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Management of limit feeding cow-calf pairs in confinement
Beef producers throughout most of Nebraska are facing crucial management decisions in 2013 as a result of the drought. Updates on drought conditions, information, decision-making tools and other resources are available at several UNL Extension web sites, including:
By Karla H. Jenkins
Cow/Calf, Range Management Specialist
UNL Panhandle Research and Extension Center
Nebraska’s continuing drought is limiting residual forage, soil moisture, hay production, and 2013 grass growth. In order to reduce grazing pressure and delay pasture turn out as long as possible, many producers are considering limit feeding cow-calf pairs in confinement.
This can be a viable option, but there are several management considerations that need to be addressed.
Confinement refers to removing cows from the opportunity to graze a pasture that needs rest. Some options include a winter feed ground, pivot corners, crop ground, or a feedlot. Cows fed out on a pasture will continue to graze green grass if it is available. Each pair in confinement will need at least 350-400 square feet of space. Each cow will need about 2 feet of bunk or feeding space, while calves will need an additional 1-1½ feet. If possible, younger cows should be fed separately from mature cows to reduce competition.
Limit feeding refers to providing a limited amount of a nutrient-dense feed. In other words, the pairs are not allowed ad libitum intake of the feed, but rather given a lesser amount that will still meet their nutrient requirements. Mixing nutrient-dense byproducts such as distillers grains, sugarbeet pulp, soy hulls, and/or corn gluten feed with low-quality roughages or crop residues may be more economical than feeding larger amounts of medium-quality hay.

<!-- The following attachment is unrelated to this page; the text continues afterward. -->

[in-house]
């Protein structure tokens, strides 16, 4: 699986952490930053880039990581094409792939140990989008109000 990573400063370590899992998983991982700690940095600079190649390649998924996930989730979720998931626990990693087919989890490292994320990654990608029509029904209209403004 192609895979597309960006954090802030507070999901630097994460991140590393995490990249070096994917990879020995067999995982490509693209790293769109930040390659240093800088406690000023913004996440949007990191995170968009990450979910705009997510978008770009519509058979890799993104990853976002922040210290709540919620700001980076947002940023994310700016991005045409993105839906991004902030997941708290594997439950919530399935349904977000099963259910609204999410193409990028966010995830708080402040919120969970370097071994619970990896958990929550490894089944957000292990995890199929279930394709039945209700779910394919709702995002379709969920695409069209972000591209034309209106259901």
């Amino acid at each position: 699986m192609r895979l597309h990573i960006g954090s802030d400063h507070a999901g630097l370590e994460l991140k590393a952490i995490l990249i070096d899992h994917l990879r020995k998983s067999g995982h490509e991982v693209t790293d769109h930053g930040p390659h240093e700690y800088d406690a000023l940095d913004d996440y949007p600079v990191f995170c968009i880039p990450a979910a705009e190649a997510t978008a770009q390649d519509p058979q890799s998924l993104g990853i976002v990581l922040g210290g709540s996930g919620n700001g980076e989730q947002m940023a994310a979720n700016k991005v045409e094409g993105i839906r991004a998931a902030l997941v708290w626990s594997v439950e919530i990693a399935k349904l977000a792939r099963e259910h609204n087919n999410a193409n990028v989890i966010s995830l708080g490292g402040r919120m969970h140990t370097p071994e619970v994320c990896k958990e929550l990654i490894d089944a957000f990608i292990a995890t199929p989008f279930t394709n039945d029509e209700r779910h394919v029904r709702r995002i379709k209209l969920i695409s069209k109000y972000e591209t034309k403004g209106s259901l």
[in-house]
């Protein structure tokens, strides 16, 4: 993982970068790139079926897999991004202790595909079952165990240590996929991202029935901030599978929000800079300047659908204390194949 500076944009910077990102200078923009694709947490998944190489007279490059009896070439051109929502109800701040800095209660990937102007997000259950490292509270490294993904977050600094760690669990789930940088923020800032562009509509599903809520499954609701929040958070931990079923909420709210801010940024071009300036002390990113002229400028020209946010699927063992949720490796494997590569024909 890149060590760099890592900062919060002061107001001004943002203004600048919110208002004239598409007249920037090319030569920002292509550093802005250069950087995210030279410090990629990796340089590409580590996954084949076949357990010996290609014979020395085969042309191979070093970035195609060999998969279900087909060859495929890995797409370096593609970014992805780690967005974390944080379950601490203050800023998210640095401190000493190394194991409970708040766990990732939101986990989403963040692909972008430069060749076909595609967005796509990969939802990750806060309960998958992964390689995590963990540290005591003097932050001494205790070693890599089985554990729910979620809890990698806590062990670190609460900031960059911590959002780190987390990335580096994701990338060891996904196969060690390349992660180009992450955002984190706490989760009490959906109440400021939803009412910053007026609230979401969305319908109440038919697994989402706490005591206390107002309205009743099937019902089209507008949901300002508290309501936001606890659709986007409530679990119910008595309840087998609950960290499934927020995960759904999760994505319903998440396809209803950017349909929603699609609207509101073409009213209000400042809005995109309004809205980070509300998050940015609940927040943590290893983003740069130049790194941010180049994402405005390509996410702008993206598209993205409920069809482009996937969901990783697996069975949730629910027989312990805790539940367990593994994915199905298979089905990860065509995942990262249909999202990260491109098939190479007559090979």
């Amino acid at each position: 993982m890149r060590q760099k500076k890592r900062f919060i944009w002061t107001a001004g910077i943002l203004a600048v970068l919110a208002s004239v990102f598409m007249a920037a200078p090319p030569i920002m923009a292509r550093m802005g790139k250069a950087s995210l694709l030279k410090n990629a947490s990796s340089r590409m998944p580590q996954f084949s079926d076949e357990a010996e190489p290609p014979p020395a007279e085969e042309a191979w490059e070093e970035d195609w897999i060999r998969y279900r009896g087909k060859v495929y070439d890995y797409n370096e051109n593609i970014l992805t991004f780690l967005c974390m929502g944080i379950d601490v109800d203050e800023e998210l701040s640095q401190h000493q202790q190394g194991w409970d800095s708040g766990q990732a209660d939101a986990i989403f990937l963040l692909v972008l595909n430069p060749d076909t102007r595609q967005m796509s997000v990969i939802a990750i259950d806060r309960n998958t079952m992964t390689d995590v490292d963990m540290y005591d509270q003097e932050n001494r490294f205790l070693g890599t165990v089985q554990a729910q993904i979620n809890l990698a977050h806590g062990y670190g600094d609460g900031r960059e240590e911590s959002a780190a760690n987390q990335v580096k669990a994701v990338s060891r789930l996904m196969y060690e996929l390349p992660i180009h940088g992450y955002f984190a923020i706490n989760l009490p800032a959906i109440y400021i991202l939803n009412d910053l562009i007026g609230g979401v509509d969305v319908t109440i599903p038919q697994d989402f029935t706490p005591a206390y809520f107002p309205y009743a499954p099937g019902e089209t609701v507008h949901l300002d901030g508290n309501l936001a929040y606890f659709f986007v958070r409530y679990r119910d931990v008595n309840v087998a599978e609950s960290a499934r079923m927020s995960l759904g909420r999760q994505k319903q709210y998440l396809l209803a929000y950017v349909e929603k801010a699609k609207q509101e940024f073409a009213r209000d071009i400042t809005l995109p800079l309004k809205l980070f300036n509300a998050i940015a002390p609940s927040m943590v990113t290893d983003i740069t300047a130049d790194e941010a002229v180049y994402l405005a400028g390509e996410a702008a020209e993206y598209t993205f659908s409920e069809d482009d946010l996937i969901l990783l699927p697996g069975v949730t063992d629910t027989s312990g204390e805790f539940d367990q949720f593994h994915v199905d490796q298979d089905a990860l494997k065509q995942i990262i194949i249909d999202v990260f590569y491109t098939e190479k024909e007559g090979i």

A cow that only needs 11 Mcal (megacalories) of energy per day during late gestation will need 14-15 Mcal per day at peak lactation. It is also important to remember that nursing calves will eat about 1 percent of their body weight in forage dry matter. Additional feed may be added for the calves or a creep feeder could be provided for them as well.
For assistance with ration balancing and feed amounts, producers should contact their local extension office.
Young calves in confinement must be able reach the water tank and feed source. If water flow is restricted into the tank, cows can drink the tank down far enough that small calves cannot reach the water. Additionally, the tank may need to be banked with dirt to ensure calves can reach it. If the 2013 drought is accompanied by the extreme heat of 2012, confined calves may need a source of shade. Creep feeders work well for this, too.
Producers should consult their local veterinarian for the appropriate vaccination programs for their herds. If health issues arise in confinement herds, those pairs should be isolated from the remainder of the herd. If calves are born in confinement, grouping calves with less than a two week spread on age will help reduce the incidence of scours.
For more beef related information visit beef.unl.edu.